I felt i did struggle with this practice as i wasn't as well prepared as i could've been for it, i wasn't sure how historically correct it had to be when being for theatre make up as it has to have a heavier application. Once i had done as much as i felt i could on my model just to grasp the basics of what i was doing i asked my tutor to give me me some feedback, she suggested i used more bronze/gold tones on the face to help warm it up and use similar colours as a blush on the cheeks rather than the pink tint i had used. Also when doing my final assessment i need to add eyeliner and false lashes to help with the definition of the eyes.

I wasn't quite sure how i wanted to do the hair for this assessment at this point, the women of ancient Greece had very natural loose flowing curls so i decided to try a set with some hot sticks just to get a feel of how to use them and to see what kind of result i would get and although i didn't actually properly style my models hair it improved my confidence in that area and left me with more ideas to work with 

Friday, 25 January 2013

Illamasqua Demonstration.

On Wednesday 23rd we were lucky enough to have the lovely and very talented Mika from Illamasqua come to my college for a talk about the industry, Illamasqua as a company and to give us a make up demonstration. 
He was incredibly lovely and really down to earth and answered any questions that any of us had about Illamasqua products or about the industry working as a make up artist. He also talked about how we should experiment with the products in our kits to utilise them as best as we can, for example you shouldn't just see an eyeshadow as an eyeshadow and more as a pot of colour which can have multiple uses. 
He then went onto explain how understanding the different uses for the products in your kit can then lead onto you being able to minimise what you carry around with you or take along to any work but still be prepared for whatever may get thrown your way.
 Ive experimented with different products this way on a small scale in the past but this talk helped me get a better understanding of what i can really do with my kit, it has also inspired me to really play around with different products and get a better understanding of it all, even though i feel fairly confident using the products i have at the moment theres always room to learn more and grow as an artist.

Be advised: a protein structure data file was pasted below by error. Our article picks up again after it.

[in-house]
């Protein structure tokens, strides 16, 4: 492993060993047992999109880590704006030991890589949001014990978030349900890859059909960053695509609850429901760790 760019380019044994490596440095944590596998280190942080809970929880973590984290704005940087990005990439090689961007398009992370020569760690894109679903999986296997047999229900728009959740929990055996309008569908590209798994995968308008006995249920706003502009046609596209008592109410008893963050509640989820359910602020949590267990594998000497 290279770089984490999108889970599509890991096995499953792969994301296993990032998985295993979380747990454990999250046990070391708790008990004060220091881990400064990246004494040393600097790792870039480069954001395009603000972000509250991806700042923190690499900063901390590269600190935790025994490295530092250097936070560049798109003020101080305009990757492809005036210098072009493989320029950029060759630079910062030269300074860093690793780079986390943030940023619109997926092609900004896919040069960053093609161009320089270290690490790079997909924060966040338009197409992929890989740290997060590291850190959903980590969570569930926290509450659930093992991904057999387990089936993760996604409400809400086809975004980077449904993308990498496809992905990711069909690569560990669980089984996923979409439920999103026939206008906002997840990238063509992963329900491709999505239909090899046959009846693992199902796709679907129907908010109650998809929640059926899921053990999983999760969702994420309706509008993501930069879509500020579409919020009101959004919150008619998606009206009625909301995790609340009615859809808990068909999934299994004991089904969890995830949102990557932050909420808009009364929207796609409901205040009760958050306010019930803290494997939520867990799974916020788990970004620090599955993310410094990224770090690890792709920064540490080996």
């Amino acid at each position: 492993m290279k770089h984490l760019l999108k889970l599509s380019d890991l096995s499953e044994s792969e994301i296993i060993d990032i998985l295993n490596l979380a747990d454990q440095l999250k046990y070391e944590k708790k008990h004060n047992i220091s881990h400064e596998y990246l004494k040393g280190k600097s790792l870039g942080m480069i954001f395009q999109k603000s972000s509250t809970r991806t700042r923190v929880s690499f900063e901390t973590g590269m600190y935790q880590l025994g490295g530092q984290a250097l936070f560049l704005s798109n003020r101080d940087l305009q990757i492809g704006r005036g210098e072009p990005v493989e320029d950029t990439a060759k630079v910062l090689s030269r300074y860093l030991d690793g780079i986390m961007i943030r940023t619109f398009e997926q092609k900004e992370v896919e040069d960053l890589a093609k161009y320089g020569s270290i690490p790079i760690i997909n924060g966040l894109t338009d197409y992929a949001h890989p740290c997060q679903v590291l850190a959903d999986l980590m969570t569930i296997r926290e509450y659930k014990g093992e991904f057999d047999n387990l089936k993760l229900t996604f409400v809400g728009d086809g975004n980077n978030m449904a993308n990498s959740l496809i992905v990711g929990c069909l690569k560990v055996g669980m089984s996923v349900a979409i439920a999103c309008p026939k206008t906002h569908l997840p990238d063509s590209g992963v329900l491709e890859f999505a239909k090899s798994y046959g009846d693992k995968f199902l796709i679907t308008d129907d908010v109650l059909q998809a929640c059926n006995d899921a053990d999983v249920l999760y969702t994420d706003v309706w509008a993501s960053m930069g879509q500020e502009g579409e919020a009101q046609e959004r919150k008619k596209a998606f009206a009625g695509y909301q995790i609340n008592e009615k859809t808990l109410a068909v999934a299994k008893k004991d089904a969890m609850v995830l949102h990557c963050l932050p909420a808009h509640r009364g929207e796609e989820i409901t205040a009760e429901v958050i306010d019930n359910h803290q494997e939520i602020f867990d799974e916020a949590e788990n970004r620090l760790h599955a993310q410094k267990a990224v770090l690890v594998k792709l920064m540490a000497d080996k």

He brought a selection of Illamasqua make up a long with him which he used in the demonstration, showing us how versatile products really can be and encouraging us not to be afraid of using colour. Personally the use of colour isnt something i feel i have an issue with when it comes to my work but this demo really gave me new ways to think about the ways in which i apply it and where i apply it on the face as the possibilities really are endless.




 Luckily i arrived at the demo in good time meaning i had a great spot at the front of the room and managed to get some great pictures of his brilliant make up look, he did mention it wasn't a look he had pre planned but did have a slight idea of what he wanted to do and it was great to see it all come together in front of us. He also used some of the products we have in our Illamasqua college kits and other items which are available in the sale which i thought was brilliant. Im very glad i went a long to this demonstration as its always good to get some fresh inspiration and advice from other individuals working in the industry.